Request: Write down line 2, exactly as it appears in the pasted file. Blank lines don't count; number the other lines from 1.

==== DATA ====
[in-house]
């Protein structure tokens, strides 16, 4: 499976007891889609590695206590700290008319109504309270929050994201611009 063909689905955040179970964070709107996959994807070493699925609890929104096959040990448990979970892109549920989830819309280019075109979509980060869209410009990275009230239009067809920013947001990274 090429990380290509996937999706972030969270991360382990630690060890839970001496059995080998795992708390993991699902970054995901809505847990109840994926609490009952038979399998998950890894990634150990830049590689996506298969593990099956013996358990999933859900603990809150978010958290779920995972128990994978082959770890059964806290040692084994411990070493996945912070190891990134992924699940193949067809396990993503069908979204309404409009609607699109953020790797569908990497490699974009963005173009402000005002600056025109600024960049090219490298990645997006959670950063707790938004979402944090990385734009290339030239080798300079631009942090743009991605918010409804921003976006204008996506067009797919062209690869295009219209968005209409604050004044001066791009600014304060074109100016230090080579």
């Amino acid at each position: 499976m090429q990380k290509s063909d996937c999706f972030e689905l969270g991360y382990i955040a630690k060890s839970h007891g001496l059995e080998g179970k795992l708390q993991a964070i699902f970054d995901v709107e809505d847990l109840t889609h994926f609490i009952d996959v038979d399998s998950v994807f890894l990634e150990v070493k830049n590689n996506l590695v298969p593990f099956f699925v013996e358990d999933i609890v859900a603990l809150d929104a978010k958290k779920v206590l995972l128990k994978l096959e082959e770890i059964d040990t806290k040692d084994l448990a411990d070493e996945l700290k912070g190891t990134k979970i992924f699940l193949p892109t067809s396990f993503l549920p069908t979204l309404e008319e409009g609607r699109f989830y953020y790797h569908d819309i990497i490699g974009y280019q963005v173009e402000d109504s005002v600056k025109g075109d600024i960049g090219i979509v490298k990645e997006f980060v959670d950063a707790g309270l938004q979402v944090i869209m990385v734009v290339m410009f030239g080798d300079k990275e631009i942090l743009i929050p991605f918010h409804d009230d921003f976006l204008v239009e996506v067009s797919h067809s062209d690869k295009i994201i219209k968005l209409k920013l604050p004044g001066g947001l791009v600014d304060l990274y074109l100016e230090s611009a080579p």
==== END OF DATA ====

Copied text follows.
């Protein structure tokens, strides 16, 4: 499976007891889609590695206590700290008319109504309270929050994201611009 063909689905955040179970964070709107996959994807070493699925609890929104096959040990448990979970892109549920989830819309280019075109979509980060869209410009990275009230239009067809920013947001990274 090429990380290509996937999706972030969270991360382990630690060890839970001496059995080998795992708390993991699902970054995901809505847990109840994926609490009952038979399998998950890894990634150990830049590689996506298969593990099956013996358990999933859900603990809150978010958290779920995972128990994978082959770890059964806290040692084994411990070493996945912070190891990134992924699940193949067809396990993503069908979204309404409009609607699109953020790797569908990497490699974009963005173009402000005002600056025109600024960049090219490298990645997006959670950063707790938004979402944090990385734009290339030239080798300079631009942090743009991605918010409804921003976006204008996506067009797919062209690869295009219209968005209409604050004044001066791009600014304060074109100016230090080579």